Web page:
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J. Caldwell

J. Caldwell

Federal (USV)

Brigadier General

John Curtis Caldwell

(1833 - 1912)

Home State: Maine

Education: Amherst, Class of 1855

Command Billet: Brigade Commander

Branch of Service: Infantry

Unit: 1st Brigade, 1st Division, 2nd Corps


see his Battle Report

Before Antietam

In November 1861 he was Colonel of the 11th Maine Regiment and in April 1862 was appointed Brigadier General of Volunteers and took command of the 1st Brigade/1st Division/II Corps for the Peninsula campaign.

On the Campaign

He was in command of the 1st Brigade of the 1st Division, Second Army Corps. In the attack of the First Division on the Sunken Road on the morning of the 17th, he was probably not at the head of his Brigade. It was reported to the Division commander, Major General Richardson, that Caldwell was somewhere to the rear "hiding behind a haystack", at which time (after some colorful swearing) Richardson took personal command of the Brigade. Richardson was mortally wounded in that assault.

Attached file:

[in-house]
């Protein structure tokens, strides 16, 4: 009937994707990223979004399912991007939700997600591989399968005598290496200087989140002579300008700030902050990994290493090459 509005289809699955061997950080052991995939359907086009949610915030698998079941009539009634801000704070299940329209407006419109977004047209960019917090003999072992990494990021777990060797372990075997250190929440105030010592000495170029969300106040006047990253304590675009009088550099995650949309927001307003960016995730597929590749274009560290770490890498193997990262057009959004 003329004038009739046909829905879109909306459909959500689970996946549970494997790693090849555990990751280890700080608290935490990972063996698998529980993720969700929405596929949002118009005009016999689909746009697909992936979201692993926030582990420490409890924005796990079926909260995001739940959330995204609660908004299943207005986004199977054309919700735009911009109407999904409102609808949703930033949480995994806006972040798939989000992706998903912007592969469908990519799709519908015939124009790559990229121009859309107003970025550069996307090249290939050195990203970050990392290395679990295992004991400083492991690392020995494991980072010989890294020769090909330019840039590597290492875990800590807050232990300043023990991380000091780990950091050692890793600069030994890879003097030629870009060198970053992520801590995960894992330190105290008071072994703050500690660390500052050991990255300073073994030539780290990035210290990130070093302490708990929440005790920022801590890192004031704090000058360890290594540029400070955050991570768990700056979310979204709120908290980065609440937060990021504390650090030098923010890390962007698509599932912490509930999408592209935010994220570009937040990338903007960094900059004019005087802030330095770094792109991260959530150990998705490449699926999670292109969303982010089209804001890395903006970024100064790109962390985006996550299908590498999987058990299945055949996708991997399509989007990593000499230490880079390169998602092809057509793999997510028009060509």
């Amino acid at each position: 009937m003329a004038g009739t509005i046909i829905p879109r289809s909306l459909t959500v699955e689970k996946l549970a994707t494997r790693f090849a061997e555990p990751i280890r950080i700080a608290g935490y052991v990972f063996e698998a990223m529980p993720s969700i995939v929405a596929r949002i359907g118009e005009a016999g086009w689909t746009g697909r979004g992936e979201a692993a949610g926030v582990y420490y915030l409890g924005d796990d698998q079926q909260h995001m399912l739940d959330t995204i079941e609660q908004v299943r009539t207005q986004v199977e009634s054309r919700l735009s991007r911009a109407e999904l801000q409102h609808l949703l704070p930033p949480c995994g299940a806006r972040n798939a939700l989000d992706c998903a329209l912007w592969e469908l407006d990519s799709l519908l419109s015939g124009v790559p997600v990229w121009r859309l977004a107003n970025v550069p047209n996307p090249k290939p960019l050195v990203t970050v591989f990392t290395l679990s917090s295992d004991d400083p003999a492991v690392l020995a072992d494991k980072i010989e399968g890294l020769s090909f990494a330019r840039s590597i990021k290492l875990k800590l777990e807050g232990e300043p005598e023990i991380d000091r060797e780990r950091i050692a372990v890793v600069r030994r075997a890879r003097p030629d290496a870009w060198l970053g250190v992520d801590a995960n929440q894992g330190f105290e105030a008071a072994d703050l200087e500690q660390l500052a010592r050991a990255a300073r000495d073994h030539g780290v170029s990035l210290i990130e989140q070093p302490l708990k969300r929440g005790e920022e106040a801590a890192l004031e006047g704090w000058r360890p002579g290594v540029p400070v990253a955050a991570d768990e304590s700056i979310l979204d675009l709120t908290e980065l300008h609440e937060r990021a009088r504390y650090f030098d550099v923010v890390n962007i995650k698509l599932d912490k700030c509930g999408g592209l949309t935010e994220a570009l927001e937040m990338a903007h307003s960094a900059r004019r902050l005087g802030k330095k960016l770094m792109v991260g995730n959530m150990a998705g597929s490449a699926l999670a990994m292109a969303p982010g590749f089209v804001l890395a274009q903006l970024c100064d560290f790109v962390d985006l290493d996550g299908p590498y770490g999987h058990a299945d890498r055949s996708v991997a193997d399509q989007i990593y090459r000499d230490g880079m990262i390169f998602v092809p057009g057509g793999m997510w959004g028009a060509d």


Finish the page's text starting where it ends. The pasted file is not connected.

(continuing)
Caldwell was nominally Division commander as senior Brigadier after General Richardson was taken from the field, but was quickly replaced by General Hancock from the Sixth Corps.

The rest of the War

He was later tried for cowardice, but not convicted. He continued in command of the First Brigade at Fredericksburg, where he was wounded, Chancellorsville, Gettysburg, and Mine Run. He was relieved of duty in the Army of the Potomac in March 1864.

After the War

He was a lawyer, US Consul in Valparaiso, US Minister to Uruguay, and US Consul in Costa Rica. He served in the honor guard in the procession of Lincoln's body from Washington to Springfield.


4/17/1833; Lowell, VT


8/31/1912; Calais, ME